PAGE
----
|Symptoms||The symptoms are often times cosmetic. Others include fatigue, restless legs, and heaviness in the leg. They can also cause aching, itching, throbbing, swelling, or a burning cramping sensation.|
|Medical Implications||Phlebitis, Thrombophlebitis, and Venous Ulceration|
|Treatment Options||Venous Ablation, Mechanical Chemical Ablation, Ambulatory Micro (Stab Phebectomy), Sclerotherapy, and Echosclerotherapy.|
|Risk Factors||Aging, long periods of sitting or standing, pregnancy, obesity, hormone therapy and birth control pills. Family history, previous surgery, injury, and a history of blood clots can also increase your risk.|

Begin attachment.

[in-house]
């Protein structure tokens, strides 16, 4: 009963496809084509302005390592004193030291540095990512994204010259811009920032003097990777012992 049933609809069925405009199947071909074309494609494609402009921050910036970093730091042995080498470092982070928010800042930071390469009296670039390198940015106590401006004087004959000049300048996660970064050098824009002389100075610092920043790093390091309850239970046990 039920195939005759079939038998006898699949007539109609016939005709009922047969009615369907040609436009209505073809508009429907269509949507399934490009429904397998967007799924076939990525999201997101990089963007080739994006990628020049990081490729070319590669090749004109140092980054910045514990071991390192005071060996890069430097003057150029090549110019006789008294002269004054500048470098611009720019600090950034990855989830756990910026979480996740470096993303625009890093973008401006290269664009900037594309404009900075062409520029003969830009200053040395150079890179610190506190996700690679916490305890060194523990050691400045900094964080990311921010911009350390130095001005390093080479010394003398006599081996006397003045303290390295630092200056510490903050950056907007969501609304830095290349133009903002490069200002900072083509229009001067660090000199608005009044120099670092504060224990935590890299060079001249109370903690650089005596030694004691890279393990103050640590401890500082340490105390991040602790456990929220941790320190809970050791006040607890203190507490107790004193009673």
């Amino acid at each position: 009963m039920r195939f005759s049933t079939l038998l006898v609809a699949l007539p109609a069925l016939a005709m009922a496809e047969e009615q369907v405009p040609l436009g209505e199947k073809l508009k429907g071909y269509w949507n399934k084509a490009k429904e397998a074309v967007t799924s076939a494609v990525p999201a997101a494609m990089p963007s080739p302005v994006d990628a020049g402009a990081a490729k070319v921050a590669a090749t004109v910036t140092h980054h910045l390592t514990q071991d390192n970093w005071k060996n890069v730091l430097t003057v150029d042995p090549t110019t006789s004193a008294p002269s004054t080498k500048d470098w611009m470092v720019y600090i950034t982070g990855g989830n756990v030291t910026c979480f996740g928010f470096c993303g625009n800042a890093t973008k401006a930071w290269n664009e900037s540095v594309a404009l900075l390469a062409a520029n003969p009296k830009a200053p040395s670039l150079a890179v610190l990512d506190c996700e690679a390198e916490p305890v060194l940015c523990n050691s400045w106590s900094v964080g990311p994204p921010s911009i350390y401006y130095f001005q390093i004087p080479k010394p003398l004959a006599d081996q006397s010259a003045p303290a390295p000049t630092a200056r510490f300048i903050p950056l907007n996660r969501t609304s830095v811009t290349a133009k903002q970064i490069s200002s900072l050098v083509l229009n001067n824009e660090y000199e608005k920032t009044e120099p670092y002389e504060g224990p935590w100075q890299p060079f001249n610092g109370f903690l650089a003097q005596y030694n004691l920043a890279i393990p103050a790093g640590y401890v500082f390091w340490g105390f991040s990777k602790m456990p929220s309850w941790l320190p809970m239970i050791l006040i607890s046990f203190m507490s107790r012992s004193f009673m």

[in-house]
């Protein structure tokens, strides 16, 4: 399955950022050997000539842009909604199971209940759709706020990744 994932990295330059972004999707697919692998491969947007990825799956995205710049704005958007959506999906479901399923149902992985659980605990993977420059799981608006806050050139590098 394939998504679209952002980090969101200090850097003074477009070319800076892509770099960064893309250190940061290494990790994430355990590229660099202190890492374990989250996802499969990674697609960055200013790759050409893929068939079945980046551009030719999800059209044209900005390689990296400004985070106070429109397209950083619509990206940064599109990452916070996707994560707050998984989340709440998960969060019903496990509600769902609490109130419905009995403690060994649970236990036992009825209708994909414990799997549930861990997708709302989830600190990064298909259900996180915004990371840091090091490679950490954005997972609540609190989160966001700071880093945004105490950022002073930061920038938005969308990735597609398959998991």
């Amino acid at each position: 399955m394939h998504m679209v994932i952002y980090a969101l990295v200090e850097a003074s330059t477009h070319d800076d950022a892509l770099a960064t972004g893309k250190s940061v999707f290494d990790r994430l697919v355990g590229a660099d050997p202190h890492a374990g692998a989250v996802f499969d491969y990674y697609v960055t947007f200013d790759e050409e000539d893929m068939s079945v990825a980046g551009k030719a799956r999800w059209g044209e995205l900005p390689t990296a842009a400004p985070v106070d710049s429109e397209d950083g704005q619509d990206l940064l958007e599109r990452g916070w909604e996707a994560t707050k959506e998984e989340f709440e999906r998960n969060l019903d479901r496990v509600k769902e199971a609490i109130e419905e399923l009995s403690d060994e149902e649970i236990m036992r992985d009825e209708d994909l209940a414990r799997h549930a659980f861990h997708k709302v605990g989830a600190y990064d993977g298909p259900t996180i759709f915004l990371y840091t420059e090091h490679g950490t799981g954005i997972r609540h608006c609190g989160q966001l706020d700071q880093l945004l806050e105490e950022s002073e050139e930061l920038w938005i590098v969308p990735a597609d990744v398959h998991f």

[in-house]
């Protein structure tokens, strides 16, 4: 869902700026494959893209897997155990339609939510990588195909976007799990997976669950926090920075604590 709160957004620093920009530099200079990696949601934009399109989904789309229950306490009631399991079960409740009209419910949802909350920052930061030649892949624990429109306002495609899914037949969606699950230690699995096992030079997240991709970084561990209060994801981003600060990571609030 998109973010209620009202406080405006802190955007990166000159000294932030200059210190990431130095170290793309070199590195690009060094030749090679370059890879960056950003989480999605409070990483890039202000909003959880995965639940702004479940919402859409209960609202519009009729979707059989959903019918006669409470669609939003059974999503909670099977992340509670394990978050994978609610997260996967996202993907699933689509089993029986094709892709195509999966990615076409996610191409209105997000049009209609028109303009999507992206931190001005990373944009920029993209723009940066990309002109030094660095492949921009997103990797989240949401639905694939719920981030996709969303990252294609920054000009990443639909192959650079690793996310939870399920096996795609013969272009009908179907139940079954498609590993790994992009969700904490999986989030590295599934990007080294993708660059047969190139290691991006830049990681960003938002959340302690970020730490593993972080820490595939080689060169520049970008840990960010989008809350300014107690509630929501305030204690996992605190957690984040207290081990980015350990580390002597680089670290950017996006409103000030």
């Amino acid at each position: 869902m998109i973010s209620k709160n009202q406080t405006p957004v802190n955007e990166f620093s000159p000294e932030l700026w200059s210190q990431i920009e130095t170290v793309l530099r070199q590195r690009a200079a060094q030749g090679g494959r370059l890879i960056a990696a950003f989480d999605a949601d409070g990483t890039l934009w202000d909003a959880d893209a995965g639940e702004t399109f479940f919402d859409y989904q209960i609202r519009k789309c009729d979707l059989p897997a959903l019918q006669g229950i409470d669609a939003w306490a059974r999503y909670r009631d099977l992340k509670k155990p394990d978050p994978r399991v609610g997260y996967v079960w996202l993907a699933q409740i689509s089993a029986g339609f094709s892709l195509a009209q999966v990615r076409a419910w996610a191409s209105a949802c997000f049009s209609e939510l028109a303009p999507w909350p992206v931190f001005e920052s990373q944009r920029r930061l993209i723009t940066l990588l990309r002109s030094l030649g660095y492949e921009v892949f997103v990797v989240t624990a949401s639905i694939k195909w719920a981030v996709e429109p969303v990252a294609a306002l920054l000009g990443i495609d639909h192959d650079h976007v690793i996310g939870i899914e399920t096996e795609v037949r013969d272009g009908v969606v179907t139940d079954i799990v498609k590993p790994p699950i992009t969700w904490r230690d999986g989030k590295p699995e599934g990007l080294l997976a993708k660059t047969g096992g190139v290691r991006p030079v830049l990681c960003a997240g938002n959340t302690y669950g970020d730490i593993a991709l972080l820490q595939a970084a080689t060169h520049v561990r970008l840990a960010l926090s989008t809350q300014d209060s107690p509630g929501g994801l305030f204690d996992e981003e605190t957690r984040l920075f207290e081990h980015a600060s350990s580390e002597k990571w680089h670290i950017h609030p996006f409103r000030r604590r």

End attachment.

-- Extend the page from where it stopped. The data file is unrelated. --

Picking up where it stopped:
What are Varicose veins?
Varicose veins are abnormally enlarged veins that appear most commonly in the legs. They often appear blue, purple, or skin colored and look dilated, twisted, or bulging. Varicose veins are rope-like vessels that are caused by excess pressure due to improperly working valves. In some cases, a varicose vein may appear as a rust-colored stain on the lower leg. However, not all symptomatic varicose veins have visually obvious surface veins or other physical findings.
How do Varicose Veins develop?
Valves operate to prevent backflow as blood returns to the heart. When these valves malfunction the blood may pool in the veins and lead to varicose veins.
Who Gets Varicose Veins?
Varicose are very common in adults. Women are more thank likely to develop them than men. Varicose veins affect almost half of the adult population.